New article on the role of party socialization for legislative behavior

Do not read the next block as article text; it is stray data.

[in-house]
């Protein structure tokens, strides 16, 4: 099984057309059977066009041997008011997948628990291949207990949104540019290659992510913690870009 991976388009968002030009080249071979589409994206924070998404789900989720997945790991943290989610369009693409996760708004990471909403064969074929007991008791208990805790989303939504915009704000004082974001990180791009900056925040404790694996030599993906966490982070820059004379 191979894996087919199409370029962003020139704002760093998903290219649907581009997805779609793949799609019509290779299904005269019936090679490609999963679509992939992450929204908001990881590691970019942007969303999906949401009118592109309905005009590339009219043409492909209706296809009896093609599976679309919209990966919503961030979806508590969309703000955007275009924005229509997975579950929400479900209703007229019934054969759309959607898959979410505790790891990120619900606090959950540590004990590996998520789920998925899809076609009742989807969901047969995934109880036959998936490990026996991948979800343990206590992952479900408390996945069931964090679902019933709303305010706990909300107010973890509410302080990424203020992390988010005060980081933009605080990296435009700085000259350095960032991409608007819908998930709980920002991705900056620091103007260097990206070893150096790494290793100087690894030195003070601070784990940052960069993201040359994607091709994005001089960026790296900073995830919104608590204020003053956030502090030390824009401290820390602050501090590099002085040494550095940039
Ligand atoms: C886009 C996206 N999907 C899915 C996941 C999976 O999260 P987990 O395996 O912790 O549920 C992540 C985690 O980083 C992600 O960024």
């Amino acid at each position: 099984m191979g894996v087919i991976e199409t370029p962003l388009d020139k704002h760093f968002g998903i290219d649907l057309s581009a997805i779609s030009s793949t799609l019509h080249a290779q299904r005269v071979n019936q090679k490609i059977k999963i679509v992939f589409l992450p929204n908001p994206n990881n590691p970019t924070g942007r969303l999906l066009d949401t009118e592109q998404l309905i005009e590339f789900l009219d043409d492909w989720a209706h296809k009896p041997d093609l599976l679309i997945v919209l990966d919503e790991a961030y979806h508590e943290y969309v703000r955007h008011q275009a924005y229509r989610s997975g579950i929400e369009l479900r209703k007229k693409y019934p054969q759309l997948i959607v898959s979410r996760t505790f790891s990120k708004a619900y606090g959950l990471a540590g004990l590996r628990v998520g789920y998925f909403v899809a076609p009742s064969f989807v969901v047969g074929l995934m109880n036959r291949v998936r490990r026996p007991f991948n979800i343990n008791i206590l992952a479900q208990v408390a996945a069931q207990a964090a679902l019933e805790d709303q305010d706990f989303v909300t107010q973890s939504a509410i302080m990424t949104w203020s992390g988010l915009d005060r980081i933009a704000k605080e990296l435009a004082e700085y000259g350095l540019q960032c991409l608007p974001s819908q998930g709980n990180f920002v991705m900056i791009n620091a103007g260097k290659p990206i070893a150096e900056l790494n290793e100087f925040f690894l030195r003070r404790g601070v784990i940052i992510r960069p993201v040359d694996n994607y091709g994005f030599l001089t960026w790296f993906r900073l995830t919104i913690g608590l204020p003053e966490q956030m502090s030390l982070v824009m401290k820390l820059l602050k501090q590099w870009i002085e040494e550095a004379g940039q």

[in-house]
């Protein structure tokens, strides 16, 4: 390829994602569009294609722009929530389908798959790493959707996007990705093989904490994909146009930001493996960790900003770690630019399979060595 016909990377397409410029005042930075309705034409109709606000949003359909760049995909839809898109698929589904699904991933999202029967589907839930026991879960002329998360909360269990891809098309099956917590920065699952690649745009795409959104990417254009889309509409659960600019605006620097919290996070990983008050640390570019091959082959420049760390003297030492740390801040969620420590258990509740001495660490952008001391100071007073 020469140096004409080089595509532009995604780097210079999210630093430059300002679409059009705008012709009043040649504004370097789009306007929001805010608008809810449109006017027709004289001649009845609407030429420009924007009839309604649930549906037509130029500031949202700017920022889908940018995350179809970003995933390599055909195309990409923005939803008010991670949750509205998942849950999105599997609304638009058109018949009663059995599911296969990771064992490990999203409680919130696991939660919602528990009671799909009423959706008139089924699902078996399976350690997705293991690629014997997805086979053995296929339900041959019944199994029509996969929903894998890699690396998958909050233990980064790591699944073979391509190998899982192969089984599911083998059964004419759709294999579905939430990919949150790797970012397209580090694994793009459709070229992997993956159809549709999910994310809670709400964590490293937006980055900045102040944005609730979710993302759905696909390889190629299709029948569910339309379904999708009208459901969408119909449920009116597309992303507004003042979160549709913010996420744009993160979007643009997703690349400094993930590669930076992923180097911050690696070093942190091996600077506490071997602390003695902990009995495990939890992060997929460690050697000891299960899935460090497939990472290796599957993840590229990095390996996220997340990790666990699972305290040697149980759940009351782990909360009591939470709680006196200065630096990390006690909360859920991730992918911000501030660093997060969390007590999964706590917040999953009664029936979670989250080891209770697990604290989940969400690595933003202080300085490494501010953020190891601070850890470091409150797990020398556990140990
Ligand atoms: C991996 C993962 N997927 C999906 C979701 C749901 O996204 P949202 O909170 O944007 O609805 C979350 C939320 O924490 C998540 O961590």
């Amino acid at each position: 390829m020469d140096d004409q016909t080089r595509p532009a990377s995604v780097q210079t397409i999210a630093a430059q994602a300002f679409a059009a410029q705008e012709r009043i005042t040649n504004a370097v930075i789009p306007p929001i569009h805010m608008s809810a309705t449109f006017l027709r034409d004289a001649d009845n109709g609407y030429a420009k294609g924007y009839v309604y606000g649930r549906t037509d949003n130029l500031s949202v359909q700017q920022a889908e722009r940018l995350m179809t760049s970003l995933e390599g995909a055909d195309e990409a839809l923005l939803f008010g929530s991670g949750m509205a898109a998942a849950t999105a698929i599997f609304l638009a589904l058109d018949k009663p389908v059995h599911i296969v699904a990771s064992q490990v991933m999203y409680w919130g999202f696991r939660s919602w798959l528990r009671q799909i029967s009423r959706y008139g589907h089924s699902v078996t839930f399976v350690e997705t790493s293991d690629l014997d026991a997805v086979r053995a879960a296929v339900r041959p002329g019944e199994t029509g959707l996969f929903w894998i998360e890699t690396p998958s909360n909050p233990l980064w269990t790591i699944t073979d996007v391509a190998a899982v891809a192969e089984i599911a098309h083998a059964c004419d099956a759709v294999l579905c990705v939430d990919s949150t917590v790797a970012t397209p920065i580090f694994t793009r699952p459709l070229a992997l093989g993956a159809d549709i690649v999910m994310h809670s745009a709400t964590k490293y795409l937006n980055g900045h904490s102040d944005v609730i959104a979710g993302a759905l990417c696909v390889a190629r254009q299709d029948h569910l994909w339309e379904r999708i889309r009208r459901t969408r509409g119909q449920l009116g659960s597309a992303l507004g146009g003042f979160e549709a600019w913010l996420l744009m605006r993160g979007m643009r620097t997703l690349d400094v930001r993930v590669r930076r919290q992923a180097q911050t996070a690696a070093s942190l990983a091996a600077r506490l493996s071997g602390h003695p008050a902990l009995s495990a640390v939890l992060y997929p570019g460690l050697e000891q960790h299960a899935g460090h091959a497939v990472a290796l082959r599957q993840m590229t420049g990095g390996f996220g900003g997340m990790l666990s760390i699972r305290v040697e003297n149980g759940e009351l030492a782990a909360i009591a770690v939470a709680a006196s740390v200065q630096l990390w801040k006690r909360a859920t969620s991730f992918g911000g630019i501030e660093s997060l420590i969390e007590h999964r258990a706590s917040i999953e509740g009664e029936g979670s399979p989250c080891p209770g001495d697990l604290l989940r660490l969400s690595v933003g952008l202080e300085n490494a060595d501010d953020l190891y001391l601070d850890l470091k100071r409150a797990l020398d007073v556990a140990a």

In a new article recently published in Legislative Studies Quarterly, Philipp Mai and Georg Wenzelburger investigate how the socialization experiences of Members of Parliament (MPs) at lower levels of their party affect how they vote in parliament. Exploiting the full set of recorded votes in the German Bundestag between 1949 und 2017, the authors show that MPs who did not hold party offices at the local or regional level prior to their first election into parliament have a significantly higher probability to vote against the party line in legislative votes. In addition, this ‘Ochsentour’ effect is largest for newly elected MPs and vanishes the longer MPs stay in parliament. To conclude, party socialization and parliamentary socialization are both important and complementary pathways to party unity in parliament.